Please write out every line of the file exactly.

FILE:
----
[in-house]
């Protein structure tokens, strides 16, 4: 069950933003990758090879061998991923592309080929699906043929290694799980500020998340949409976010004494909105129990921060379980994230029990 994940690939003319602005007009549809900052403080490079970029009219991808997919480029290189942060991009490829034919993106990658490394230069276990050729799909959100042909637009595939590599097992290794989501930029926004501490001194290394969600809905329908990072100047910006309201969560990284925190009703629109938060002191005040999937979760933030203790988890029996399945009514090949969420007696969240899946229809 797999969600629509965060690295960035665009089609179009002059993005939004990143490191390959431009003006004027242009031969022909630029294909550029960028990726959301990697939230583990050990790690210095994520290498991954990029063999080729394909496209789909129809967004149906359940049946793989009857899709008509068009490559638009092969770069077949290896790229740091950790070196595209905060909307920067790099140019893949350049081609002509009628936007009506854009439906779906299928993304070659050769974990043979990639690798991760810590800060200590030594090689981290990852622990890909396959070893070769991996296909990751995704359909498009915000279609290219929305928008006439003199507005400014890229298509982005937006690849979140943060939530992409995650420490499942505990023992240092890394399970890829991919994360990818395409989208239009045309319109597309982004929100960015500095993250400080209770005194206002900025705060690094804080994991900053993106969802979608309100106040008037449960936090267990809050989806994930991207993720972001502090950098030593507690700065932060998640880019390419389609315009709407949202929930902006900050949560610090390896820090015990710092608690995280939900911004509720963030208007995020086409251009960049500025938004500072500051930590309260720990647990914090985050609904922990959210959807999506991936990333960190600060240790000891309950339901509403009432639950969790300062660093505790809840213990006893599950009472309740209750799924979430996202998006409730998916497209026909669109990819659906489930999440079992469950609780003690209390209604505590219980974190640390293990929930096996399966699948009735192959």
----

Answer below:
[in-house]
């Protein structure tokens, strides 16, 4: 069950933003990758090879061998991923592309080929699906043929290694799980500020998340949409976010004494909105129990921060379980994230029990 994940690939003319602005007009549809900052403080490079970029009219991808997919480029290189942060991009490829034919993106990658490394230069276990050729799909959100042909637009595939590599097992290794989501930029926004501490001194290394969600809905329908990072100047910006309201969560990284925190009703629109938060002191005040999937979760933030203790988890029996399945009514090949969420007696969240899946229809 797999969600629509965060690295960035665009089609179009002059993005939004990143490191390959431009003006004027242009031969022909630029294909550029960028990726959301990697939230583990050990790690210095994520290498991954990029063999080729394909496209789909129809967004149906359940049946793989009857899709008509068009490559638009092969770069077949290896790229740091950790070196595209905060909307920067790099140019893949350049081609002509009628936007009506854009439906779906299928993304070659050769974990043979990639690798991760810590800060200590030594090689981290990852622990890909396959070893070769991996296909990751995704359909498009915000279609290219929305928008006439003199507005400014890229298509982005937006690849979140943060939530992409995650420490499942505990023992240092890394399970890829991919994360990818395409989208239009045309319109597309982004929100960015500095993250400080209770005194206002900025705060690094804080994991900053993106969802979608309100106040008037449960936090267990809050989806994930991207993720972001502090950098030593507690700065932060998640880019390419389609315009709407949202929930902006900050949560610090390896820090015990710092608690995280939900911004509720963030208007995020086409251009960049500025938004500072500051930590309260720990647990914090985050609904922990959210959807999506991936990333960190600060240790000891309950339901509403009432639950969790300062660093505790809840213990006893599950009472309740209750799924979430996202998006409730998916497209026909669109990819659906489930999440079992469950609780003690209390209604505590219980974190640390293990929930096996399966699948009735192959």